Bunker Hill Diary of Amos Farnsworth, a corporal in the Massachusetts militia
Friday June '6. Nothing done in the forenoon; in the afternoon we had orders to be ready to march. At six agreeable to orders our regiment readied and about sun-set we was drawn up and herd prayers; and about dusk marched for Bunkers Hill under command of our own Col Prescott. Just before we turned out of the rode to go up Bunkers-Hill, Charlestown, we was halted; and about sixty men was taken out of our battalion to go into Charlestown, I being one of them. Capt Nutten headed us down to the town house; we sot our centres by the waterside; the most of us got in the town house but had orders not to shut our eyes. Our men marched to Bunker-Hill and begun their intrenchment and carried it on with the utmost vigor all night. Early in the morning I joined them.
Saturday June `7. The enemy appeared to be much alarmed on Saturday morning when they discovered our operations and immediately began a heavy cannonading from a battery on Corps-Hill, Boston, and from the ships in the harbor. We with little loss continued to carry on our works till I o'clock when we discovered a large body of the enemy crossing Charles-River from Boston. They landed on a point of land about a mile eastward of our intrenchment and immediately disposed their army for an attack, previous to which they set fire to the town of Charlestown. It is supposed that the enemy intended to attack us under the cover of the smoke from the burning houses, the wind favoring them in such a design; while on the other side their army was extending northward towards Mistick-River with an apparent design of surrounding our men in the works, and of cutting off any assistance intended for our relief. They ware however in some measure counteracted in this design, and drew their army into closer order.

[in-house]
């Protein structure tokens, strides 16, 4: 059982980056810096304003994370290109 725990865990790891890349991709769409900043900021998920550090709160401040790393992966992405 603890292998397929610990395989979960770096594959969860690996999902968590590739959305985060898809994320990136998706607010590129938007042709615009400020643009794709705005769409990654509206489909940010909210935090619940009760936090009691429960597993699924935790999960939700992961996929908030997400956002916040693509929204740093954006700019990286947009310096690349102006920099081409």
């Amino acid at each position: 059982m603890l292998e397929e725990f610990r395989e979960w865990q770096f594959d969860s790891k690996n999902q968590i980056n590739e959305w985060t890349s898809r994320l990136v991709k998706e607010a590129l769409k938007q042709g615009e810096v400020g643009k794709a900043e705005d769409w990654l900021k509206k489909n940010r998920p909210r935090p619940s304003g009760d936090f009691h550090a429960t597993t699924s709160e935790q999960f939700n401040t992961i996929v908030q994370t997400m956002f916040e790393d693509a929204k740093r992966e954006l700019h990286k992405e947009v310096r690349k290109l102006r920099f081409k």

As the enemy approached, our men was not only exposed to the attack of a very numerous musketry, but to the heavy fire of the battery on CorpsHill, 4 or 5 men of war, several armed boats or floating batteries in Mistick River, and a number of field pieces. Notwithstanding we within the intrenchment, and at a breast work without, sustained the enemy's attacks with great bravery and resolution, killed and wounded great numbers, and repulsed them several times; and after bearing, for about ~ hours, as sever and heavy a fire as perhaps ever was known, and many having fired away all their ammunition, and having no reinforcement, although there was a great body of men nine by, we ware over powered by numbers and obliged to leave the intrenchment, retreating about sunset to a small distance over Charlestown Neck.
N.B. I did not leave the intrenchment until the enemy got in. I then retreated ten or fifteen rods; then I recieved a wound in my rite arm, the bawl "owing through a little below my elbow breaking the little shel bone. Another bawl struck my back, taking a piece of skin about as big as a penny. But I got to Cambridge that night. The town of Charlestown supposed to contain about 3oo dwelling-houses, a great number of which ware large and elegant, besides 1 50 or 200 other buildings, are almost all laid in ashes by the barbarity and wanton cruelty of that infernal villain Thomas Gage.
Oh, the goodness of God in preserving my life although they fell on my right hand and on my left! O, may this act of deliverance of shine, Oh God, lead me never to distrust the[e]; but may I ever trust in the[e] and put confidence in no arm of flesh! I was in great pane the first night with my wound.